Asbury Park Acting Police Chief Anthony Salerno, a 27-year veteran with the now 90-officer department, conceded the force in the past hadn’t been an example of how to be open with the various city neighborhoods. “We built up this lack of trust,” and “it’s going to take time” to change that culture, he said.

But it is changing, Salerno insisted. Contributing to greater transparency is the department’s acceptance of social media platforms like Facebook and increased accessibility.

Salerno and the other police officials said they have been accessible to organizations, regularly attending meetings, keeping the lines of communication open. “It’s been great to open myself up to the community that way,” Salerno said.

When he started with the department, Salerno said street patrol was punitive for officers. But it was where he and other officers had a greater interaction with residents and officers learned the makeup of neighborhoods. “I learned that good people lived in bad neighborhoods,” he said.

McConnell added that the Red Bank department has recently begun requiring officers to get out of patrol vehicles for at least a half-hour during a 12-hour shift.

According to Long Branch Safety Director Jason Roebuck, his 90-officer police department will be reinstituting bicycle patrols; Long Branch and Red Bank have both begun having officers walk through local schools, to get to know educators and students and have them meet police in a non-confrontational environment.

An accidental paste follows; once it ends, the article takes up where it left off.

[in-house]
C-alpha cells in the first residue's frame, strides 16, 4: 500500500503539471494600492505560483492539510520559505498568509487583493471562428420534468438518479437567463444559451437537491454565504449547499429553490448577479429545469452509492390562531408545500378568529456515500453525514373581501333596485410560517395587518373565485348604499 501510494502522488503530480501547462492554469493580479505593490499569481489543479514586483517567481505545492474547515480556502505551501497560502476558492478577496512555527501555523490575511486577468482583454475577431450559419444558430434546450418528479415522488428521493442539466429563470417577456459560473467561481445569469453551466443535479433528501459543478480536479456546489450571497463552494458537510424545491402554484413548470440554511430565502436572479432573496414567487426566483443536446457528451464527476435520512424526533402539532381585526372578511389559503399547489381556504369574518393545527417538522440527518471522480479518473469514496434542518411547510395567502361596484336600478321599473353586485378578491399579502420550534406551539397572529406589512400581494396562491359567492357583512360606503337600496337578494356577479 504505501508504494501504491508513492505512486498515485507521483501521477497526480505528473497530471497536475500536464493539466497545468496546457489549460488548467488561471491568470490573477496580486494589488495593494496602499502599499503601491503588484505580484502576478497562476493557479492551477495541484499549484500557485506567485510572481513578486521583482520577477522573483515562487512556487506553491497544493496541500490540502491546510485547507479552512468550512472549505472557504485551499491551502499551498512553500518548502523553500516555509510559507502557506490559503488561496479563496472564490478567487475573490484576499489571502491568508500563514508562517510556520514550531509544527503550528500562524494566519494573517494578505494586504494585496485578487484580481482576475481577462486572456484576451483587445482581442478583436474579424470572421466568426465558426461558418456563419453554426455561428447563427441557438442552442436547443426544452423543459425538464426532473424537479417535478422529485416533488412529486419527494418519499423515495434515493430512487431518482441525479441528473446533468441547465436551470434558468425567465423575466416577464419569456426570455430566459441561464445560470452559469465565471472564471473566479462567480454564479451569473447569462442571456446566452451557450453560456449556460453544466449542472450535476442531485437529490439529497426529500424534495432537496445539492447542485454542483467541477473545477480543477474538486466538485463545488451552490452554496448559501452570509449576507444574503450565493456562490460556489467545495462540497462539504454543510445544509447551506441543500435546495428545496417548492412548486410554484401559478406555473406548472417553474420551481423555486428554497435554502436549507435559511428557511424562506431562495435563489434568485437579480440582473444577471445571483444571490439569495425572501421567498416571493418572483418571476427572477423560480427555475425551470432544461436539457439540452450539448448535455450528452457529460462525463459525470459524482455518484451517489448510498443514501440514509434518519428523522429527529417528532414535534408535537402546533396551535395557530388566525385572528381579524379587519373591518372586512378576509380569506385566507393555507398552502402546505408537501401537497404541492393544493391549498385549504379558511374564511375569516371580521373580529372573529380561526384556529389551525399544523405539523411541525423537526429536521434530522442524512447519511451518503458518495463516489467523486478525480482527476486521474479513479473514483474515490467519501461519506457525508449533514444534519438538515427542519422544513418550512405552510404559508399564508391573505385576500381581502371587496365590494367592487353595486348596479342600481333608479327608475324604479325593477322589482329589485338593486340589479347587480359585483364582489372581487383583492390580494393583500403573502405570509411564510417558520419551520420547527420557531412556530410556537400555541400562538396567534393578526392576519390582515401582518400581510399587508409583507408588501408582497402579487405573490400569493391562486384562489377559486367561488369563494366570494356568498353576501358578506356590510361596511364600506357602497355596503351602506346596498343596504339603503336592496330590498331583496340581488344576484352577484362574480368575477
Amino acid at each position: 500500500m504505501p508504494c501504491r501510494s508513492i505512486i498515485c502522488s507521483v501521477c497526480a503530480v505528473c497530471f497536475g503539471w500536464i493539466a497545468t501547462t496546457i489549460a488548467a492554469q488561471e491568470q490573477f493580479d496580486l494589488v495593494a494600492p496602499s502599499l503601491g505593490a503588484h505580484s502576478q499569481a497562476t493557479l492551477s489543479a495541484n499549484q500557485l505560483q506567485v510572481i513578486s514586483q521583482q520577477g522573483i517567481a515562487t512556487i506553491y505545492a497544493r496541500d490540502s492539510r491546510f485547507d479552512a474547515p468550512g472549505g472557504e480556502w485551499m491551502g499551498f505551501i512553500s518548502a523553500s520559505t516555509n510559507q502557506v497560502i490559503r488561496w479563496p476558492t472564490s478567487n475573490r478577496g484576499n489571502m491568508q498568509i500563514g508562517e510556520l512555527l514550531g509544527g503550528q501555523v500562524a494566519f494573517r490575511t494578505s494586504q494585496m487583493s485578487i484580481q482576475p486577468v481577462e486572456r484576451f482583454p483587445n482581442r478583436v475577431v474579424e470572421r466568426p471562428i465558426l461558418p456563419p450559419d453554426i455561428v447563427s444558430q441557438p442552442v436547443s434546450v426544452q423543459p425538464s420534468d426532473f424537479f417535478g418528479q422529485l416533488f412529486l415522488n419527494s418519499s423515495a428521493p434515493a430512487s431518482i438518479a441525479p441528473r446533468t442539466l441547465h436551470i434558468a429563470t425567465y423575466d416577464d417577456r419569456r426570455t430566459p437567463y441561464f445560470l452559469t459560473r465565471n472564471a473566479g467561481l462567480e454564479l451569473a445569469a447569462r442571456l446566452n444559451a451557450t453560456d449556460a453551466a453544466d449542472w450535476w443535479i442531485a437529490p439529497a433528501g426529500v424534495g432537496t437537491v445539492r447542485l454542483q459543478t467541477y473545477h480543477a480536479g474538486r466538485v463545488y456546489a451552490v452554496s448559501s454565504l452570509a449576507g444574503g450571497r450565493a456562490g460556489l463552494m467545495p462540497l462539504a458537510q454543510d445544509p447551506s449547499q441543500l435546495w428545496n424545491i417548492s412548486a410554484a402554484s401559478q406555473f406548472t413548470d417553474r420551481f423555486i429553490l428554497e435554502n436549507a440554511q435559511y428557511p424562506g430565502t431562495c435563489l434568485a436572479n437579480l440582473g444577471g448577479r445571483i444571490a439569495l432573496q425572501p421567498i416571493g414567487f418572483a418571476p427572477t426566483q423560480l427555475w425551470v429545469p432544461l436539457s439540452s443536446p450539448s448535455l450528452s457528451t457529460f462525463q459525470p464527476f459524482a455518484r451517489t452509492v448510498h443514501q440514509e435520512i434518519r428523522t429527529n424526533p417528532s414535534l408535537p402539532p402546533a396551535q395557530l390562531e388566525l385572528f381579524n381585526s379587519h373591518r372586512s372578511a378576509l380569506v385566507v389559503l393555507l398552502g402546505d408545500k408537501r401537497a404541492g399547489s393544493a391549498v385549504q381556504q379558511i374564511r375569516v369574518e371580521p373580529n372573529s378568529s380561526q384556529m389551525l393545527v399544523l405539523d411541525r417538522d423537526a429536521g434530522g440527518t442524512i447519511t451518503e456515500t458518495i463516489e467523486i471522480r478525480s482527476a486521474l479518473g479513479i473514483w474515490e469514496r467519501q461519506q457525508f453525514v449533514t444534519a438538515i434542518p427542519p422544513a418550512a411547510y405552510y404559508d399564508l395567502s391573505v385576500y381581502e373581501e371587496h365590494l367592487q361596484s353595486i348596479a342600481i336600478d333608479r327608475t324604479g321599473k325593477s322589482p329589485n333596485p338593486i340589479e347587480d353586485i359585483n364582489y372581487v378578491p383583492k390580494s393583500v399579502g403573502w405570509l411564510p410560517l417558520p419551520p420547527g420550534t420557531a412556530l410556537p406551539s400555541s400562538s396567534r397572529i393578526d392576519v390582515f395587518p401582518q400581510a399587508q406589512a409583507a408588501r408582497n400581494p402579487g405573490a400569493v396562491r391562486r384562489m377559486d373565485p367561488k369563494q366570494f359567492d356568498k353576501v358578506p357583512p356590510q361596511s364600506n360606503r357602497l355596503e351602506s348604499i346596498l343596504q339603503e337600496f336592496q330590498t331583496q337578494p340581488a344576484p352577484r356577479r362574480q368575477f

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Police officials fielded questions covering such potentially hot-button issues, which they opposed, believing there is already sufficient oversight on the local, county and state levels. One of the other issues is use of force, especially deadly force, with all noting departments follow the state attorney general guidelines and training requirements, with a number of the departments exceeding those requirements, with officers undergoing additional weapons training.

Asbury Park officers have had to use their guns twice against suspects in the last 17 years, though not fatally, Salerno said. Tinton Falls Police Captain Gerald Turning Jr., told of coming close to having to use his weapon in a tense situation. “I was getting beat up pretty good,” in a scuffle with a suspect, Turning remembered. “And I felt the trigger finger squeeze start to happen.”

It didn’t come to that but Turning insisted, “The use of force is something we don’t take lightly.”

As for the use of body cameras, officials acknowledged cameras are coming but there are areas of their use that have to be worked out before hand, which the state attorney general is the process of doing.

The event was recorded and videos will be made available for the communities represented to show at meetings or on public access television, Dangler said.

The Rev, Henry Davis, president of the Red Bank NAACP chapter saw the day’s forum as a success. “This is what it’s all about,” he said. “We’re on the right track.”

Kady Ceasar, a 17-year-old Long Branch High School student, who asked about developing trust, said, “I think we covered a lot. And I took a lot away from it.”

“It was a good start and it’s part of a process,” that will involve future meetings, Dangler said.

The next one will likely be in the next few months, he said.